Michigan State wide receiver Macgarrett Kings, Jr., was arrested in late February on charges of drunken and disorderly conduct and obstructing, resisting, hindering or assaulting a police officer.
On Tuesday, Kings plead down his two misdemeanor charges to public littering according to the Associated Press. Quite the plea process.
Public littering is a civil, not criminal, infraction.
“We’re aware of the incident,” Michigan State head coach Mark Dantonio said at the time of Kings’ arrest. “All of our student-athletes are held to a high standard, and individuals will be held accountable for their actions. We will manage this situation internally.”
Kings missed spring ball a year ago for what turned out to be a DUI arrest. It seems unlikely to this reporter a similar punishment would be in line here, lest Kings become the first player to miss time for littering.
Kings caught 29 passes for 404 yards and one touchdown in 2014, making him the Spartans’ leading retuning pass-catcher.
Michigan State opened spring practices today, and two players that got caught up in some legal trouble this offseason were nowhere to be found.
Running back Delton Williams and wide receiver Macgarrett Kings were not listed on the spring roster as practice opened up. There was no comment from head coach Mark Dantonio, other than to say any player not appearing on the roster is in limbo.
Williams had previously been suspended indefinitely by the program after reportedly being arrested for allegedly brandishing a firearm in a road rage incident. Last season Williams finished the year with 316 rushing yards and five touchdowns for the Big Ten East contenders. Williams was expected to compete for a key role in the offense running the football following the departure of Jeremy Langford.
Kings was arrested and charged with drunken and disorderly conduct recently after allegedly kicking a parking enforcement truck and resisting arrest. For Kings, it was the second time in the past year. He also missed time last spring for an alcohol-related offense. If he does become available, he could compete for a role in the passing game, but his future for now is to be considered in some doubt until the legal process plays out.
Michigan State quarterback Connor Cook may be losing a few key targets from last season, but the veteran starting quarterback is getting a jump on speaking highly of his new go-to receivers in 2015.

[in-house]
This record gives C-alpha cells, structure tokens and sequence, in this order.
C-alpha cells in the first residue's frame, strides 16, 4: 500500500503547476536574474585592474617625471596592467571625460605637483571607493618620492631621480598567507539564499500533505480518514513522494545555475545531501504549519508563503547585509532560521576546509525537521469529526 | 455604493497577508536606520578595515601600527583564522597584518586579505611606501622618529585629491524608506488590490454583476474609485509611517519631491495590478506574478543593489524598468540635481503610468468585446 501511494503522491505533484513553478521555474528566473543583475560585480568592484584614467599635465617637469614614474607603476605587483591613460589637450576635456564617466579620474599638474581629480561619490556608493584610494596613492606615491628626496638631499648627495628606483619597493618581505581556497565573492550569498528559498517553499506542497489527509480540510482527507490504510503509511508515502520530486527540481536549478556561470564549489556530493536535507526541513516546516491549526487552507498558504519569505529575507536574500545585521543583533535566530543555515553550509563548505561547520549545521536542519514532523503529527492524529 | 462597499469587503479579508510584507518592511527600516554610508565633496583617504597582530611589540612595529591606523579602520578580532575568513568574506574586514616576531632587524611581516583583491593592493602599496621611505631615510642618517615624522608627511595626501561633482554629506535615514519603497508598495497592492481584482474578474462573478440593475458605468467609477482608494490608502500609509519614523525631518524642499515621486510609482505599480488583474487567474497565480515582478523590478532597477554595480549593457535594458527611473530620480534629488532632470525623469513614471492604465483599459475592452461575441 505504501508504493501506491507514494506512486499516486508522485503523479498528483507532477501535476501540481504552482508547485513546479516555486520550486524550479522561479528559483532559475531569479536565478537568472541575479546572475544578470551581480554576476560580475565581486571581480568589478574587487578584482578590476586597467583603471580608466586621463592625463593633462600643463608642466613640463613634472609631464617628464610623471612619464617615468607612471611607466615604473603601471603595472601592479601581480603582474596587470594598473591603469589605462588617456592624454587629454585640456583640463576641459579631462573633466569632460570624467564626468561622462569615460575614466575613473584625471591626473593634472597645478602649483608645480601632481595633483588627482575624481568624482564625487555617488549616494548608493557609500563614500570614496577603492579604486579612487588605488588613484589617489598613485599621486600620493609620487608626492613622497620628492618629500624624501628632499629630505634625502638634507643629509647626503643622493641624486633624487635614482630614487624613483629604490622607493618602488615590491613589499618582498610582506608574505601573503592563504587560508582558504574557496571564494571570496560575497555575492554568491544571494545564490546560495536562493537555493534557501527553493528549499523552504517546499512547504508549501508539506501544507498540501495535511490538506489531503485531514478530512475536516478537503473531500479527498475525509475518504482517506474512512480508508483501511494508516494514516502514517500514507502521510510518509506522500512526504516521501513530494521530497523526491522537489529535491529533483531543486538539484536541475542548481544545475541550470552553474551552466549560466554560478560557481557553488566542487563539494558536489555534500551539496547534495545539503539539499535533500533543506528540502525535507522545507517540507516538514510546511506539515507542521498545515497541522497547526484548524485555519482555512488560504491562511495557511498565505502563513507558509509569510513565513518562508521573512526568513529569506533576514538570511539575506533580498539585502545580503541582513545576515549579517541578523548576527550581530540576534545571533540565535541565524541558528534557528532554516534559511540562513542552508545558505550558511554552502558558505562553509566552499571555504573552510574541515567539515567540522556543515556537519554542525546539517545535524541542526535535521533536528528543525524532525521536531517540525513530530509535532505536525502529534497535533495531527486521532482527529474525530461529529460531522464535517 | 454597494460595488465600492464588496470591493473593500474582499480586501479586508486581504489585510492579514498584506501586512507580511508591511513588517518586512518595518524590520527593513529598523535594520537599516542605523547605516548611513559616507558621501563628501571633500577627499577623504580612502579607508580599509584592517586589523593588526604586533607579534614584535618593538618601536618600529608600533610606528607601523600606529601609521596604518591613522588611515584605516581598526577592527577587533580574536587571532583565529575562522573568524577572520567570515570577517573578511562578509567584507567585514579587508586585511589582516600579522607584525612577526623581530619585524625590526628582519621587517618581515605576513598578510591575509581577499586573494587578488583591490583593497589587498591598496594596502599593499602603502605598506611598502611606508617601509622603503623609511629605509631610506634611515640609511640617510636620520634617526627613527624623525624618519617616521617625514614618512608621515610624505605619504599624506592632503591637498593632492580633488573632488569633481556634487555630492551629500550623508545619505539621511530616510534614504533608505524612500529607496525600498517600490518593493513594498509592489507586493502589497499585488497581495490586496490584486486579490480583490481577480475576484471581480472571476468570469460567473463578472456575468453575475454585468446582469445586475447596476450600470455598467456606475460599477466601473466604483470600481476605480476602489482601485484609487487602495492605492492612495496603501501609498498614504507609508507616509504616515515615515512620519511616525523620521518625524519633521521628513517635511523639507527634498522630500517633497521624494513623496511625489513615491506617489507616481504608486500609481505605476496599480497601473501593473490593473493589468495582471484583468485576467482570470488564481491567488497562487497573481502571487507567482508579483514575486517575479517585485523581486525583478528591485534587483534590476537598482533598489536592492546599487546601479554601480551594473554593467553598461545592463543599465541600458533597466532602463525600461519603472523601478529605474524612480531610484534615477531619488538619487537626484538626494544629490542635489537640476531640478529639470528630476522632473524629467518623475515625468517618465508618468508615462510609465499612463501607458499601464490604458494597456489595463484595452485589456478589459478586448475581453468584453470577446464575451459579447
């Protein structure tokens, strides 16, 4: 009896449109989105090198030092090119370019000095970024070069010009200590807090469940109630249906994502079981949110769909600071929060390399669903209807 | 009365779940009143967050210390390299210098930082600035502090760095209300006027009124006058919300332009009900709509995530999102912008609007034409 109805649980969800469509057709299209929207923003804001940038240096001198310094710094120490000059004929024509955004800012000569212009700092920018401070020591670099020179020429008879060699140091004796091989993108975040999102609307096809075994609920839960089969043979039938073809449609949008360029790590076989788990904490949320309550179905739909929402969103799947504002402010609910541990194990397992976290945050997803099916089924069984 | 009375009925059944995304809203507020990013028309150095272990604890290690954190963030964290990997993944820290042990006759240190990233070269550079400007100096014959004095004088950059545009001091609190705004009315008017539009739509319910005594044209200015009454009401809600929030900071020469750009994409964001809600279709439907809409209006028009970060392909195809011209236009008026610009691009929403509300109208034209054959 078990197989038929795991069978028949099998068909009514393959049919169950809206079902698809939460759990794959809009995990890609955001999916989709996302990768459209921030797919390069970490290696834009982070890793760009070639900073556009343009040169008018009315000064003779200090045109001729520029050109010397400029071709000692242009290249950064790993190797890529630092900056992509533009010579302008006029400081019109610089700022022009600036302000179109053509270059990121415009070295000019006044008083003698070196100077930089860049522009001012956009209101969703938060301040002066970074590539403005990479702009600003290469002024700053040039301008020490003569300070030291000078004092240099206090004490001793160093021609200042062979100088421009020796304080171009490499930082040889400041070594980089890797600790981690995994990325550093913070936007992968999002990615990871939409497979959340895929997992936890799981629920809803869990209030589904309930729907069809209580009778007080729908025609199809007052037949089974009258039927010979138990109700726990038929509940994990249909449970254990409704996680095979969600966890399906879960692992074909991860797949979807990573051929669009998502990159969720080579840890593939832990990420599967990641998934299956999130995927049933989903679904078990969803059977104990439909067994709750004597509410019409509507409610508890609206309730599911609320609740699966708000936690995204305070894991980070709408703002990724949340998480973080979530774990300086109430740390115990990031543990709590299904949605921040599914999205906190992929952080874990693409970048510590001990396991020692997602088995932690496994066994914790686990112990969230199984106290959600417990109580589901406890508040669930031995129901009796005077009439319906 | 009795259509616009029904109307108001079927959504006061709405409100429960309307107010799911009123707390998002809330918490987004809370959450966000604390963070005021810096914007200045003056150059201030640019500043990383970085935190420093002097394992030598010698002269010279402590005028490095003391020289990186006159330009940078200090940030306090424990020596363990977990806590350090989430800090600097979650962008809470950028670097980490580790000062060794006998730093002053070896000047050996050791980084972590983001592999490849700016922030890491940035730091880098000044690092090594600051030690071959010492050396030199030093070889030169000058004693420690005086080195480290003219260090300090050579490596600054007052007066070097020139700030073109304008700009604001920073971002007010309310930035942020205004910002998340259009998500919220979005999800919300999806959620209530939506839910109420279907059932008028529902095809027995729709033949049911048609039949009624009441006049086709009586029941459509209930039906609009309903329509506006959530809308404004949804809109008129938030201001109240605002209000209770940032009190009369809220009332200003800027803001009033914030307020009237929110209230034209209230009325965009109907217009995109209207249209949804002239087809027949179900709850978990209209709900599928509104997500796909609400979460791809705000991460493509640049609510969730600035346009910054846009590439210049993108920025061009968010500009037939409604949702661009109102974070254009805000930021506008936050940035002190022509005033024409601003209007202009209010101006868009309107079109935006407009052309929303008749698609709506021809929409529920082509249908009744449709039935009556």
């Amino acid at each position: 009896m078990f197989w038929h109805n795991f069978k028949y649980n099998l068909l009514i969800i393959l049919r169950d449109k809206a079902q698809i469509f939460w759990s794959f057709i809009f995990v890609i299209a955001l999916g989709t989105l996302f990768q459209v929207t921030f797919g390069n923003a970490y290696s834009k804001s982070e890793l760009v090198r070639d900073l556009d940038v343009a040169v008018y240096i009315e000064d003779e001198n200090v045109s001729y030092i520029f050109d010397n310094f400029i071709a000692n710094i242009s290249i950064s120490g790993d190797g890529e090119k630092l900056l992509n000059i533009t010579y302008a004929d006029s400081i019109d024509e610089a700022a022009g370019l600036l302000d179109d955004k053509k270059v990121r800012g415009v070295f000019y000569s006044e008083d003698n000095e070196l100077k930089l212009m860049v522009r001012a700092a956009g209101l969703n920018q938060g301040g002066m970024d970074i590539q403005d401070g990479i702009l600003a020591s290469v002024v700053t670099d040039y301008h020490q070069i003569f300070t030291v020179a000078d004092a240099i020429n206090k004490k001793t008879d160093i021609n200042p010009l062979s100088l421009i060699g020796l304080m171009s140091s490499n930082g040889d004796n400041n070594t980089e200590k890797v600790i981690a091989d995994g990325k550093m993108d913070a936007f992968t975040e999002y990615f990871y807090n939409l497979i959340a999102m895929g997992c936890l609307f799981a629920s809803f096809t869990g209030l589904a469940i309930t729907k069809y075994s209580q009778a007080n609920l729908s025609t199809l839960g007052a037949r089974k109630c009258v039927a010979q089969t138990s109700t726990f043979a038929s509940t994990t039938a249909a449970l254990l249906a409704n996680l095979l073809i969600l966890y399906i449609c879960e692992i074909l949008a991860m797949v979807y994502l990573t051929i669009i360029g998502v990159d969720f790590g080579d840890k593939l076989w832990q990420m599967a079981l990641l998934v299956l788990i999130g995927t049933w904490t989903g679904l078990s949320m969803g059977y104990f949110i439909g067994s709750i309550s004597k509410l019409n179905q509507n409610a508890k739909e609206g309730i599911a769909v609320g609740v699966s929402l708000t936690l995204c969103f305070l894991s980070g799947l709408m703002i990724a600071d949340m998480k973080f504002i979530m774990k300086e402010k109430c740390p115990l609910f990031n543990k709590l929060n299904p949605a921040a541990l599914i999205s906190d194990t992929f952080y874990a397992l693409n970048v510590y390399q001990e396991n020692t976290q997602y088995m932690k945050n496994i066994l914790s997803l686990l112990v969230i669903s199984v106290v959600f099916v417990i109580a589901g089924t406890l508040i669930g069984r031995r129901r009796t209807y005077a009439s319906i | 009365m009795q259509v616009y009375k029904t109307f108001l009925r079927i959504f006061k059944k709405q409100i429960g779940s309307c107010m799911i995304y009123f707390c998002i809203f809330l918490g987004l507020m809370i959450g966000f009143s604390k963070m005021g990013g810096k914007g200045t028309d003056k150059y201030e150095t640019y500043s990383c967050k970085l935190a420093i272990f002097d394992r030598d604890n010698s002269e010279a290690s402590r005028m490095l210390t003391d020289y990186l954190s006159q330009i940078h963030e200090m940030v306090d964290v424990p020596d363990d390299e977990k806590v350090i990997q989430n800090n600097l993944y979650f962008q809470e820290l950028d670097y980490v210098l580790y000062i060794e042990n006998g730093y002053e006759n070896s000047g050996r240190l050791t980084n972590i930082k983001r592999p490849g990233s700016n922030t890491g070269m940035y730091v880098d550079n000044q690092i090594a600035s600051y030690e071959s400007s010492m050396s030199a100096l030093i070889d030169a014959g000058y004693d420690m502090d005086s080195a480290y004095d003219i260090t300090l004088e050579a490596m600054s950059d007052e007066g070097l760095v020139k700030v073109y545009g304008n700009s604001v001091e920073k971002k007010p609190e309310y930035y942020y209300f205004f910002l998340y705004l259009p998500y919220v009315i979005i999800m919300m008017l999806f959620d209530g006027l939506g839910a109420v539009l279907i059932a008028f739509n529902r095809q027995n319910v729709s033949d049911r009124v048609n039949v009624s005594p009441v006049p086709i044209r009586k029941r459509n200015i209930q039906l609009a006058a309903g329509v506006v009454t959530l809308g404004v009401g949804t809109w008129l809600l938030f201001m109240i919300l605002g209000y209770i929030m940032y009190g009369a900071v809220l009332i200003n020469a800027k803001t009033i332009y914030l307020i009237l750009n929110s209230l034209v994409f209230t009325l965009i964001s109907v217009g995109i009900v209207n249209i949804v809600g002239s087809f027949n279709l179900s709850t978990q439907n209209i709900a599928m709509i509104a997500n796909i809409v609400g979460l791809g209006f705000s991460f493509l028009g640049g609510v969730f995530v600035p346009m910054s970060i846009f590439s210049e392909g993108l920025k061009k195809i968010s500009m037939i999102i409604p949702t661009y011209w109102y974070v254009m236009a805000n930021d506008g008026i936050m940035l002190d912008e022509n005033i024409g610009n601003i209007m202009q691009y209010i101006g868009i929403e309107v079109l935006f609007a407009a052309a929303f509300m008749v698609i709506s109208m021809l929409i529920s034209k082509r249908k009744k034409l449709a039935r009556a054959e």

Cook enters this spring looking to build chemistry with some new starting wide receivers. Michigan State loses its top two receivers from 2014, Tony Lippett (1,198 receiving yards, 11 touchdowns) and Keith Mumphery (495 yards, 3 touchdowns). This is the nature of the college game, of course, with players only able to stick around for so long before moving on in one capacity or another. Cook, preparing for his third season as the starting quarterback for the Spartans, knows there will be others ready to compete for an opportunity to start and play a key role in the Michigan State offense in 2015.
“Obviously losing [Tony Lippett] and [Keith Mumphery] are big losses, but we have some other (rising) senior leaders who are stepping up in Macgarrett Kings, Aaron Burbridge and AJ Troup, and then younger guys like R.J. Shelton, Matt Macksood and Tres Barksdale,” Cook said, as transcribed by MLive.com.
Kings is Michigan State’s top returning receiver with 404 yards and a touchdown last season. Burbridge caught 29 passes for 358 yards and a touchdown. Troup added 113 yards and two touchdowns as a junior. Shelton had 173 yards and two touchdowns in his sophomore season.Barksdale appeared in seven games and contributed two catches for 16 yards. Macksood, awarded a scholarship last spring. He appeared in seven games for Michigan State last season but not record any stats.
Ohio State continues to be the team to beat in the Big Ten, but Michigan State is not likely to be out of the running even after losing defensive coordinator Pat Narduzzi to a head coaching job at Pittsburgh. With Cook in command of the offense, he will have solid protection from the offensive line. If the Spartans are to thrive and challenge Ohio State, Cook will have to get on track with his receivers and avoid shaky play as he experienced at times last season.